Remembering Roe: What 50 years of abortion propaganda did to American culture

Nancy Flanders

Fifty-one years ago, the Supreme Court of the United States forced every state to legalize abortion through at least the arbitrary age of 'viability' for any reason, and up until birth for so-called "health" reasons. Abortion was supposed to be "legal but rare." But through decades of propaganda, Americans were slowly convinced that what was originally marketed as a necessary evil had become a right to be celebrated.

Preborn children have been so dehumanized by euphemisms that women now joke about killing their babies. Women have become so convinced that their children are barriers to their success, that motherhood has become an inferior status in society. Women believe they cannot succeed in their education or careers without abortion. This propaganda is now frequently featured in television and film storylines (at the behest of the abortion industry, no less) continuing the onslaught of pro-abortion lies upon a new generation.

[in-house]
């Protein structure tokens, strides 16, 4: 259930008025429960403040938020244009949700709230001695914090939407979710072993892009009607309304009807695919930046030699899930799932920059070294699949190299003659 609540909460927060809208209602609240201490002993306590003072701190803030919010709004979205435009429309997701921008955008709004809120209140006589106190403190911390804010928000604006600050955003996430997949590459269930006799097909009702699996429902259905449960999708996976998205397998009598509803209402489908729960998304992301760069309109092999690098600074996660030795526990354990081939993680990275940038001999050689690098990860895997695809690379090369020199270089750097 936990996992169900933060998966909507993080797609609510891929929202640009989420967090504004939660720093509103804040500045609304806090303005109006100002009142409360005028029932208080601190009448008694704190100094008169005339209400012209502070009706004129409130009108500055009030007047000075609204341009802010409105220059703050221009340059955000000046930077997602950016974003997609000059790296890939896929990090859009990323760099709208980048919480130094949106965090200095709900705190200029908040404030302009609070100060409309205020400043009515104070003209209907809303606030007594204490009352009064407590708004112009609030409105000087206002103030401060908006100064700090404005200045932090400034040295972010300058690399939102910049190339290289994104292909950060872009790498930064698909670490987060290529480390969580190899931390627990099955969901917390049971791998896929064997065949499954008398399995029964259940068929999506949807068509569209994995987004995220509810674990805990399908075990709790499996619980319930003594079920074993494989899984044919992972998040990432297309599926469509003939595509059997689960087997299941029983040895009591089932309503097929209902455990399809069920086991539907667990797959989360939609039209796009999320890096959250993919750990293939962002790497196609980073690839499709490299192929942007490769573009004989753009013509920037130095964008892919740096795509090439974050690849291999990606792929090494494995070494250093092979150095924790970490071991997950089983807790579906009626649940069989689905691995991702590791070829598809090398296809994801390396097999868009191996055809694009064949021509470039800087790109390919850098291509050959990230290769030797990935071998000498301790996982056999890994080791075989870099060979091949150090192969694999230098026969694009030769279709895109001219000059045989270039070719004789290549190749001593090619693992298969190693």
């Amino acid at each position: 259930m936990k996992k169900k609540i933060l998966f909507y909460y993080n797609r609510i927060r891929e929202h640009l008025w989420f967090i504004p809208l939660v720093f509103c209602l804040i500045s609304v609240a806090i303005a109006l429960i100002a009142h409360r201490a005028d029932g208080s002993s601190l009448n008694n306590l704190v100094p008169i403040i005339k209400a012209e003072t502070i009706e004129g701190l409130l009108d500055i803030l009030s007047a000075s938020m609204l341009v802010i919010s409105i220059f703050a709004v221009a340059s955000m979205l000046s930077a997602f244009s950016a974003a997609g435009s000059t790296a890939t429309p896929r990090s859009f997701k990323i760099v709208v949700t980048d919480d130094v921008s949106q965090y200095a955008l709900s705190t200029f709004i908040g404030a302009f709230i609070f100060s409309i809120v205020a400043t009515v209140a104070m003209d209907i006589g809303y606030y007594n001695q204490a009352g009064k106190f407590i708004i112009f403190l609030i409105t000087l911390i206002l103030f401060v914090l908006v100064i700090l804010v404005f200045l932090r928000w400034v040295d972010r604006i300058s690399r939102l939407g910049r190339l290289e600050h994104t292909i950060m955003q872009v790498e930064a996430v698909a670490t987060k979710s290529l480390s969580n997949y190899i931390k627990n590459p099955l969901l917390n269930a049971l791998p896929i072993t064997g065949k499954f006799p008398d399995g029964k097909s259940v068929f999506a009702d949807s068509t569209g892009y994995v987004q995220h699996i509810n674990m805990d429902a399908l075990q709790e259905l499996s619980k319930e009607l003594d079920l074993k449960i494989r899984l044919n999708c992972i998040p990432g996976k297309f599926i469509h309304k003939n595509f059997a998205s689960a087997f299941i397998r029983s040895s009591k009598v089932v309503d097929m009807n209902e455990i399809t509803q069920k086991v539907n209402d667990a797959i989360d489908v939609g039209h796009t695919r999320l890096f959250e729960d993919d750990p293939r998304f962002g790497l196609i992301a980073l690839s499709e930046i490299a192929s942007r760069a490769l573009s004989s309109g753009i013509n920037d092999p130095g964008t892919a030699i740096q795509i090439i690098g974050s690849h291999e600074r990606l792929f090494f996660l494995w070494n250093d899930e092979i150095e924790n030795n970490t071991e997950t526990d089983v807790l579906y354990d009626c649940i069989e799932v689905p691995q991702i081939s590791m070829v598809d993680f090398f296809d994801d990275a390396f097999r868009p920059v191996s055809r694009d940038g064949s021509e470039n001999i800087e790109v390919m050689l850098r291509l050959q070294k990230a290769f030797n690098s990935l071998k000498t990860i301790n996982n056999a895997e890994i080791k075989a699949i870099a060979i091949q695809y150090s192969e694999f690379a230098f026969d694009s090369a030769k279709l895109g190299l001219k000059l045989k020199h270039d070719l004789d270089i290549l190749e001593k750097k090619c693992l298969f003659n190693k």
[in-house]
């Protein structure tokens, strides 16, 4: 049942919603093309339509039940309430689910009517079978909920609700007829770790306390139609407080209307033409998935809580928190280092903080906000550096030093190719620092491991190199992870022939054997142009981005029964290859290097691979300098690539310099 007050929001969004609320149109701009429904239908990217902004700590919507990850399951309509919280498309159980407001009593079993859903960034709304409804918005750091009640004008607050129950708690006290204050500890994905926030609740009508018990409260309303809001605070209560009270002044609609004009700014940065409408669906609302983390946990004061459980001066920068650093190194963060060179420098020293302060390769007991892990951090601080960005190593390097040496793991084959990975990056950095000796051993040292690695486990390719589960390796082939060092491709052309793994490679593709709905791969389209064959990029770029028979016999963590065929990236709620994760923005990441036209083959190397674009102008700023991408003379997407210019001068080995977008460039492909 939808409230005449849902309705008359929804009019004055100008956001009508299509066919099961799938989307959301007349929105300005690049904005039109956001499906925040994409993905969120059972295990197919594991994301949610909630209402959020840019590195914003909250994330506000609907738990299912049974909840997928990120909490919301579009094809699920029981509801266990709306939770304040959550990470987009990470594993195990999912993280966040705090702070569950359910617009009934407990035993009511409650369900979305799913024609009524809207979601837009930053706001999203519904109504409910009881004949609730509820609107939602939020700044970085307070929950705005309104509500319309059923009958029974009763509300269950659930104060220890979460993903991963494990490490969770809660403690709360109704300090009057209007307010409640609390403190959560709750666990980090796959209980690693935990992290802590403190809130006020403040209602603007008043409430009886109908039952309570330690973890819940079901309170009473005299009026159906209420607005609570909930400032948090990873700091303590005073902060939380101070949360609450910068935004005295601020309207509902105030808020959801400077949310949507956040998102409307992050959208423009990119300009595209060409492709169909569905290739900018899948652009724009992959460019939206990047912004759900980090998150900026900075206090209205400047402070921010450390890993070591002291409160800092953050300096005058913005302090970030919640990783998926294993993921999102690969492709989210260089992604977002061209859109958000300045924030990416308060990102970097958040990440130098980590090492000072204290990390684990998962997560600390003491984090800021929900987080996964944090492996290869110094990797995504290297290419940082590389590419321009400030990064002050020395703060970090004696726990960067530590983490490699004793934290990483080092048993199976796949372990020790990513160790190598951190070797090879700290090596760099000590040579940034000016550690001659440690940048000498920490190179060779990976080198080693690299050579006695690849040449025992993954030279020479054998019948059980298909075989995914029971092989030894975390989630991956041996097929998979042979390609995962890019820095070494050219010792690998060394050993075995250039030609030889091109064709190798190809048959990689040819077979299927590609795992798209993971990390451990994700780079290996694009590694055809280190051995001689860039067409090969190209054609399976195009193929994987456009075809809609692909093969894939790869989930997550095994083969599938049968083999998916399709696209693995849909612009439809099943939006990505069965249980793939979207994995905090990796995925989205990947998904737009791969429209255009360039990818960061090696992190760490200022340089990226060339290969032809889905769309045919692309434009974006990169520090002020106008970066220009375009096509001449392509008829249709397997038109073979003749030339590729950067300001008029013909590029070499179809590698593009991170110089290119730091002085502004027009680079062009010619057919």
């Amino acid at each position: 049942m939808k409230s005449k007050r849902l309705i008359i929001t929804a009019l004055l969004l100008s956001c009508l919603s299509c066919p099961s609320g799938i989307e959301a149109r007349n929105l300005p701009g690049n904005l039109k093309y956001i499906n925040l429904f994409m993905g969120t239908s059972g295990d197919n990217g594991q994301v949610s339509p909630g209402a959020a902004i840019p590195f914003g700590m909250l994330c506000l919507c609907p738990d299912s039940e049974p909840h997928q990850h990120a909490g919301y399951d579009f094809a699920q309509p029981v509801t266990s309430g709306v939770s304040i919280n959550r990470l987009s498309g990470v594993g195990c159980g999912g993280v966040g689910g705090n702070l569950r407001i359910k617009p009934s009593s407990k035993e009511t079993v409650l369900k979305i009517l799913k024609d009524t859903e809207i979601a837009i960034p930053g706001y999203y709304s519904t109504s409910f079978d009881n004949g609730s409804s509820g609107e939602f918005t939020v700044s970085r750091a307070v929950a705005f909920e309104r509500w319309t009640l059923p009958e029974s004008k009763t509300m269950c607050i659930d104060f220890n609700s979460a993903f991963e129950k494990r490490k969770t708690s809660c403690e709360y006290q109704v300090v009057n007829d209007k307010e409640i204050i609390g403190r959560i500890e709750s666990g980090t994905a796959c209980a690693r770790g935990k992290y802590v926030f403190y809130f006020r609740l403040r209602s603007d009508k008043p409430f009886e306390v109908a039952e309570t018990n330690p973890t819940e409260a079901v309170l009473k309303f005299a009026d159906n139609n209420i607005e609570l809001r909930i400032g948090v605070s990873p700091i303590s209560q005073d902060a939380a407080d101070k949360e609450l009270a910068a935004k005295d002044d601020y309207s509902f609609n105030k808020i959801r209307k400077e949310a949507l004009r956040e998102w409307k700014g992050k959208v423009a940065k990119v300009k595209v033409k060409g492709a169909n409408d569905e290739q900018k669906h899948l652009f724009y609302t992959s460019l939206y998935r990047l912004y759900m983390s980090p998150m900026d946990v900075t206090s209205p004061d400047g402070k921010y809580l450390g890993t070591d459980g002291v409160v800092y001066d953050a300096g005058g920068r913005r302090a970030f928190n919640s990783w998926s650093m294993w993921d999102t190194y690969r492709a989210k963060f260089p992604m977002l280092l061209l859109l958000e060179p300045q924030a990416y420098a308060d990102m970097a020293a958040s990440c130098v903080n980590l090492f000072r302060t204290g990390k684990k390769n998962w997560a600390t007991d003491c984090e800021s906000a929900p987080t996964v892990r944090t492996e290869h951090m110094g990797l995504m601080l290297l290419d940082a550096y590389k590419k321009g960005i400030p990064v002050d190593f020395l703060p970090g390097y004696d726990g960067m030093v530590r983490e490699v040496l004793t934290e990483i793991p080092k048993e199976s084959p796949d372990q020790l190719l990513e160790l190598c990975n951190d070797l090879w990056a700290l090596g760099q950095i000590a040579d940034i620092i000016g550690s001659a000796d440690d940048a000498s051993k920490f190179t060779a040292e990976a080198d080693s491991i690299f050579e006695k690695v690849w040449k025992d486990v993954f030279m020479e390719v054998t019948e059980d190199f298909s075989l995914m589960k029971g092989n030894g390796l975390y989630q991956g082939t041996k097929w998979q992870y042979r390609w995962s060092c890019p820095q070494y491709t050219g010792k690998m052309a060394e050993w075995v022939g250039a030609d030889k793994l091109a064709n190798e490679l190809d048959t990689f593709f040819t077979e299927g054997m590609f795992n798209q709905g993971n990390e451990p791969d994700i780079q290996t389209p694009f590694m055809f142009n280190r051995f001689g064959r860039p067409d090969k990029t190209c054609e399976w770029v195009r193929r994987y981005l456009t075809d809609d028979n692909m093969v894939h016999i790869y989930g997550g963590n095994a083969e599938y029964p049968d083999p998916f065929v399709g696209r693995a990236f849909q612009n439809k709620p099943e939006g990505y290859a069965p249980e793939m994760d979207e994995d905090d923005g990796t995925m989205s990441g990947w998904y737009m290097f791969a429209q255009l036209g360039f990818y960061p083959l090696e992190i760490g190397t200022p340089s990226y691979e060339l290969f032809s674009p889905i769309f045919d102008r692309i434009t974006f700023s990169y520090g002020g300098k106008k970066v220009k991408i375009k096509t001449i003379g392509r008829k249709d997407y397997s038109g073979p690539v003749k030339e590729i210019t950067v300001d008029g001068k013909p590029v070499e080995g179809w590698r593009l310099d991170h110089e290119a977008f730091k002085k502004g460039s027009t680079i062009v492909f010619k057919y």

Social media has given society a glimpse into what young people think of abortion, and it's startling. To many of them, abortion is a joke. Two young women posted a disturbing video of a trip to Planned Parenthood where one of them would be undergoing an abortion. The video showed them laughing and celebrating, and it ended with a clip of the ultrasound with a tiny baby bouncing around -- presumably about to be killed.

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